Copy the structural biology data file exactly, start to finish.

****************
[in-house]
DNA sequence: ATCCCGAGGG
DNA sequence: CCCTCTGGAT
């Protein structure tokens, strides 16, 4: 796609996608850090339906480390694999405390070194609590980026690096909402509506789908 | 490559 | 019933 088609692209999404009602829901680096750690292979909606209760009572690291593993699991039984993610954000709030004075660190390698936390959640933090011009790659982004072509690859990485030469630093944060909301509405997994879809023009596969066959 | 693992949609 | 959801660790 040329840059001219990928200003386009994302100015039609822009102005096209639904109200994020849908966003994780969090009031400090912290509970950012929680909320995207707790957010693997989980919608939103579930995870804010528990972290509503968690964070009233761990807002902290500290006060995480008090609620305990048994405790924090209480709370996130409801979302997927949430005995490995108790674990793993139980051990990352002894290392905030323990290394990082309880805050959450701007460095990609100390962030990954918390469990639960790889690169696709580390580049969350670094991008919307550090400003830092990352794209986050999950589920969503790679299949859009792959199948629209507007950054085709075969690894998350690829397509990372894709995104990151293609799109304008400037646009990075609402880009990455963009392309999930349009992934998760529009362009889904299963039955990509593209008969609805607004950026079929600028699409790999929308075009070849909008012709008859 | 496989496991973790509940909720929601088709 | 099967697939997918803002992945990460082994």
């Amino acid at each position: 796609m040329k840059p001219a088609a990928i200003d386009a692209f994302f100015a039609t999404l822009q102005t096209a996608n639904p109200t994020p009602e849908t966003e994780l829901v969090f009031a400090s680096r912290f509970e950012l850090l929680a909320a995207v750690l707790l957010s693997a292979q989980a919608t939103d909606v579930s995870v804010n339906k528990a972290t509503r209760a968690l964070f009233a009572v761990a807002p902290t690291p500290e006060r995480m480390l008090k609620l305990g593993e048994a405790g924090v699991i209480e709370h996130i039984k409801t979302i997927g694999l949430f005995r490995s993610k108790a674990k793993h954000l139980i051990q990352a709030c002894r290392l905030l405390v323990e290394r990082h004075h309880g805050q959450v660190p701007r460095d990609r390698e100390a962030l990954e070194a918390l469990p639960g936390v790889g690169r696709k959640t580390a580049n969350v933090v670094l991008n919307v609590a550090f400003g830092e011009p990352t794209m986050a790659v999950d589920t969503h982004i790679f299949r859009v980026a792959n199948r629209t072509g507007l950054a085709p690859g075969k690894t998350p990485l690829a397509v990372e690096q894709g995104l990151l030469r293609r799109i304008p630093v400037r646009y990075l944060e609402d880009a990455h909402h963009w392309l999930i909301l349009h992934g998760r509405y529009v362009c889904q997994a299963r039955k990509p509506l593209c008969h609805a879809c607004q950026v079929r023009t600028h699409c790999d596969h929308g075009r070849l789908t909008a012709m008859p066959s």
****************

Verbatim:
[in-house]
DNA sequence: ATCCCGAGGG
DNA sequence: CCCTCTGGAT
């Protein structure tokens, strides 16, 4: 796609996608850090339906480390694999405390070194609590980026690096909402509506789908 | 490559 | 019933 088609692209999404009602829901680096750690292979909606209760009572690291593993699991039984993610954000709030004075660190390698936390959640933090011009790659982004072509690859990485030469630093944060909301509405997994879809023009596969066959 | 693992949609 | 959801660790 040329840059001219990928200003386009994302100015039609822009102005096209639904109200994020849908966003994780969090009031400090912290509970950012929680909320995207707790957010693997989980919608939103579930995870804010528990972290509503968690964070009233761990807002902290500290006060995480008090609620305990048994405790924090209480709370996130409801979302997927949430005995490995108790674990793993139980051990990352002894290392905030323990290394990082309880805050959450701007460095990609100390962030990954918390469990639960790889690169696709580390580049969350670094991008919307550090400003830092990352794209986050999950589920969503790679299949859009792959199948629209507007950054085709075969690894998350690829397509990372894709995104990151293609799109304008400037646009990075609402880009990455963009392309999930349009992934998760529009362009889904299963039955990509593209008969609805607004950026079929600028699409790999929308075009070849909008012709008859 | 496989496991973790509940909720929601088709 | 099967697939997918803002992945990460082994």
């Amino acid at each position: 796609m040329k840059p001219a088609a990928i200003d386009a692209f994302f100015a039609t999404l822009q102005t096209a996608n639904p109200t994020p009602e849908t966003e994780l829901v969090f009031a400090s680096r912290f509970e950012l850090l929680a909320a995207v750690l707790l957010s693997a292979q989980a919608t939103d909606v579930s995870v804010n339906k528990a972290t509503r209760a968690l964070f009233a009572v761990a807002p902290t690291p500290e006060r995480m480390l008090k609620l305990g593993e048994a405790g924090v699991i209480e709370h996130i039984k409801t979302i997927g694999l949430f005995r490995s993610k108790a674990k793993h954000l139980i051990q990352a709030c002894r290392l905030l405390v323990e290394r990082h004075h309880g805050q959450v660190p701007r460095d990609r390698e100390a962030l990954e070194a918390l469990p639960g936390v790889g690169r696709k959640t580390a580049n969350v933090v670094l991008n919307v609590a550090f400003g830092e011009p990352t794209m986050a790659v999950d589920t969503h982004i790679f299949r859009v980026a792959n199948r629209t072509g507007l950054a085709p690859g075969k690894t998350p990485l690829a397509v990372e690096q894709g995104l990151l030469r293609r799109i304008p630093v400037r646009y990075l944060e609402d880009a990455h909402h963009w392309l999930i909301l349009h992934g998760r509405y529009v362009c889904q997994a299963r039955k990509p509506l593209c008969h609805a879809c607004q950026v079929r023009t600028h699409c790999d596969h929308g075009r070849l789908t909008a012709m008859p066959s």